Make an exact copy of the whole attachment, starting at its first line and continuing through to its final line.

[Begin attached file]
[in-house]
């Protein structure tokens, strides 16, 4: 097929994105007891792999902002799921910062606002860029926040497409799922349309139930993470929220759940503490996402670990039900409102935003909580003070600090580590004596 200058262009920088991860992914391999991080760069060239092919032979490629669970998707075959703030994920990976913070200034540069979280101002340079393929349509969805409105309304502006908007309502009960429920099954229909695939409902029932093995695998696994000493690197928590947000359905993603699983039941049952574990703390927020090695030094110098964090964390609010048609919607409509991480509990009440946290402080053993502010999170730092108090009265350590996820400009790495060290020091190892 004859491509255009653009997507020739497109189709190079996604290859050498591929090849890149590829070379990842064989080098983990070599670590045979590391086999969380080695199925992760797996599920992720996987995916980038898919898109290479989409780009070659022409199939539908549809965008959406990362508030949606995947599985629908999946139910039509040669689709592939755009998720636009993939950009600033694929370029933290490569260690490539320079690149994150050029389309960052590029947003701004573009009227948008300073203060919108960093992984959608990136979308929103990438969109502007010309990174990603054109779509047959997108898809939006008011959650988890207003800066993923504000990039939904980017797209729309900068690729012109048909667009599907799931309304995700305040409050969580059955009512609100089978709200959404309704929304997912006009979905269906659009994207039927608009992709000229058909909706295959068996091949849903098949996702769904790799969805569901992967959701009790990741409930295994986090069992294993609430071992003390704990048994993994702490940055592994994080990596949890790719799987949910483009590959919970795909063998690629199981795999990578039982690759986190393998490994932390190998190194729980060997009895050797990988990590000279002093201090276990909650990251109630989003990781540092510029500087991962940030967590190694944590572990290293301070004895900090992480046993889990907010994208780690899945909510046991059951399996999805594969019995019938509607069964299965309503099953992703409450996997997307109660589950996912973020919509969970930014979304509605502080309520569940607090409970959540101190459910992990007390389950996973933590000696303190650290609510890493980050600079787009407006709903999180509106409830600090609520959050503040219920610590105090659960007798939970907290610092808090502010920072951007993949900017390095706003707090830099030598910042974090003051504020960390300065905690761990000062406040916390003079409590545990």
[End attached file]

[in-house]
């Protein structure tokens, strides 16, 4: 097929994105007891792999902002799921910062606002860029926040497409799922349309139930993470929220759940503490996402670990039900409102935003909580003070600090580590004596 200058262009920088991860992914391999991080760069060239092919032979490629669970998707075959703030994920990976913070200034540069979280101002340079393929349509969805409105309304502006908007309502009960429920099954229909695939409902029932093995695998696994000493690197928590947000359905993603699983039941049952574990703390927020090695030094110098964090964390609010048609919607409509991480509990009440946290402080053993502010999170730092108090009265350590996820400009790495060290020091190892 004859491509255009653009997507020739497109189709190079996604290859050498591929090849890149590829070379990842064989080098983990070599670590045979590391086999969380080695199925992760797996599920992720996987995916980038898919898109290479989409780009070659022409199939539908549809965008959406990362508030949606995947599985629908999946139910039509040669689709592939755009998720636009993939950009600033694929370029933290490569260690490539320079690149994150050029389309960052590029947003701004573009009227948008300073203060919108960093992984959608990136979308929103990438969109502007010309990174990603054109779509047959997108898809939006008011959650988890207003800066993923504000990039939904980017797209729309900068690729012109048909667009599907799931309304995700305040409050969580059955009512609100089978709200959404309704929304997912006009979905269906659009994207039927608009992709000229058909909706295959068996091949849903098949996702769904790799969805569901992967959701009790990741409930295994986090069992294993609430071992003390704990048994993994702490940055592994994080990596949890790719799987949910483009590959919970795909063998690629199981795999990578039982690759986190393998490994932390190998190194729980060997009895050797990988990590000279002093201090276990909650990251109630989003990781540092510029500087991962940030967590190694944590572990290293301070004895900090992480046993889990907010994208780690899945909510046991059951399996999805594969019995019938509607069964299965309503099953992703409450996997997307109660589950996912973020919509969970930014979304509605502080309520569940607090409970959540101190459910992990007390389950996973933590000696303190650290609510890493980050600079787009407006709903999180509106409830600090609520959050503040219920610590105090659960007798939970907290610092808090502010920072951007993949900017390095706003707090830099030598910042974090003051504020960390300065905690761990000062406040916390003079409590545990």